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[October 2018]

Ignore fake notice claiming to be from National Lawsuit Notification Center under the jurisdiction of the Ministry of Justice

Local consumer affairs centers across Japan have received inquiries and complaints about billing fraud. The inquirers received an envelope claiming to be from the National Lawsuit Notification Center under the jurisdiction of the Ministry of Justice, which included a letter titled "Final notice of lawsuit over total consumption charges". They were wondering whether or not they should ignore it, suspecting the sender.

The letter reads, "We would like to inform you that your contracting company or operating company thereof filed a civil complaint against you over outstanding balance. The lawsuit will be launched after the final deadline for dismissing the case." The letter advises an addressee to call a fixed-line phone number to consult about abandonment of the case.

The letter intimidates an addressee, stating "If you don't call us by the date, we will have to seize your salary, movable and immovable property with the court enforcement officer present, so please allow us to deliver an execution deed from the court enforcement officer."

The sender claims to be a branch under the jurisdiction of the Ministry of Justice, but actually the sender has nothing to do with the Ministry of Justice and fraudulently uses the name.

The letter stresses that the written notice is sent in a sealed envelope, stating like "We are sending this notice in writing. In order to protect your privacy, please contact us by yourself." Under the formal court procedure, however, a court complaint in a sealed envelope with the court's name is directly handed to the person concerned in principle, and is not put in a mailbox.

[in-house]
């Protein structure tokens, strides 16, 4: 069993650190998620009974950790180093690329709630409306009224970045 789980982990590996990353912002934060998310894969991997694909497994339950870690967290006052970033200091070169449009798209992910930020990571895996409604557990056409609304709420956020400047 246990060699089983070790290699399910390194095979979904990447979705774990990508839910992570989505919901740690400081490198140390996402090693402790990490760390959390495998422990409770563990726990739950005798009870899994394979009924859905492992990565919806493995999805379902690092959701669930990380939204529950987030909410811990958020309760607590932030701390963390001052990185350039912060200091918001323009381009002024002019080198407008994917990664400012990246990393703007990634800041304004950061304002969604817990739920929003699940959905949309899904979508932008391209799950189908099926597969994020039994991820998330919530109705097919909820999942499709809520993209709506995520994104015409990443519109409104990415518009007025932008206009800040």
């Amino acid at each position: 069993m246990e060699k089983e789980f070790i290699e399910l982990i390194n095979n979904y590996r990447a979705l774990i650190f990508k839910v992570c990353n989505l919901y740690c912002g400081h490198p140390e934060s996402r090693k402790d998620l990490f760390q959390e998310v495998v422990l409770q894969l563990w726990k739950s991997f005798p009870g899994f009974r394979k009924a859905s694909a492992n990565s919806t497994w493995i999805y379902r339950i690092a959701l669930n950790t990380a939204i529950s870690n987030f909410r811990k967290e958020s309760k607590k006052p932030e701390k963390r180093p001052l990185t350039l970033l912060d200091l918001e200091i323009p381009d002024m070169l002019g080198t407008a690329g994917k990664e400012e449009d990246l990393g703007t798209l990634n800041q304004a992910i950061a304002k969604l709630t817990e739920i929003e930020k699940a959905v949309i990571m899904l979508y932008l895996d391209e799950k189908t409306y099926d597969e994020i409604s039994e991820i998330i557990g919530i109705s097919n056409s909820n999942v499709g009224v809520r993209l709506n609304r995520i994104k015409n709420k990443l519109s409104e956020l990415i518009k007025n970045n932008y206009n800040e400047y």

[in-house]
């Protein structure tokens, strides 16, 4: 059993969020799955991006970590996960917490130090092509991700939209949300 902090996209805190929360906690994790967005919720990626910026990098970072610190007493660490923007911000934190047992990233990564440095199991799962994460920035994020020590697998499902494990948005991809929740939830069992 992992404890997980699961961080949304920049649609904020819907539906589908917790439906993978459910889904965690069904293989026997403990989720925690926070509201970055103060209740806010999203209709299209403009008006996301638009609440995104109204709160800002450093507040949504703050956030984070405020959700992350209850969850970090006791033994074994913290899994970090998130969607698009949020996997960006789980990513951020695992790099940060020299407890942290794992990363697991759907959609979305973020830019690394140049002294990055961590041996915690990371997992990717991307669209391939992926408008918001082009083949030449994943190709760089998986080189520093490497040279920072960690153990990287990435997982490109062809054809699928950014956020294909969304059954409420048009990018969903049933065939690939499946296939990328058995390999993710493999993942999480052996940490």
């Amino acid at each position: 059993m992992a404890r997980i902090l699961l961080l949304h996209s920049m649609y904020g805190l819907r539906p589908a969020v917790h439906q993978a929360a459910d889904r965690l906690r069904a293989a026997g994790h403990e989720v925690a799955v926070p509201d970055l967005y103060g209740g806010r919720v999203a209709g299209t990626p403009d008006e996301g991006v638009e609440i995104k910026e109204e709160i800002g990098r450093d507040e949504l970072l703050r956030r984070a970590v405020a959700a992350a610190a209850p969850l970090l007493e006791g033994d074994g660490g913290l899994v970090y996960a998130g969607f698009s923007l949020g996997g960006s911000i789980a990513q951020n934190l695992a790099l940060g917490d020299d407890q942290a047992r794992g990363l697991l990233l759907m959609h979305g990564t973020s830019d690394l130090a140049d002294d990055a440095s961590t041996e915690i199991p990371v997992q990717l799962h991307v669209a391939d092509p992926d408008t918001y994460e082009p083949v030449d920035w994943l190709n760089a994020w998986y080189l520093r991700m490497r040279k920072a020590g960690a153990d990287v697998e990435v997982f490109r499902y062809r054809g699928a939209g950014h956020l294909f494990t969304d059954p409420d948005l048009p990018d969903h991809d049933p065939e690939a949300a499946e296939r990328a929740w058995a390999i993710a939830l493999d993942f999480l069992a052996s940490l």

Even if you receive a letter like the above, do not contact the fraudulent sender.

  1. * The website of the Ministry of Justice shows how to spot a fake court notice.
  1. * Various organization names have been used for fraudulent letters and postcards, for example, the Ministry of Justice, the National Consumer Affairs Center of Japan, local consumer affairs centers, etc. If you contact such a sender, fraudsters try to defraud you of money or try to get your personal data. Ignore such letters and postcards.
  1. *The above web pages are written in Japanese

Example

Example of an envelope delivered to an inquirer

Photo 1. Example of an envelope
Photo of an envelope delivered to an inquirer

Example of an envelope delivered to an inquirer
Window envelope stamped "IMPORTANT" in red

Example of a letter in a sealed envelope delivered to an inquirer

Photo 2. Example of a letter
Photo of a letter delivered to an inquirer

Photo of a letter delivered to an inquirer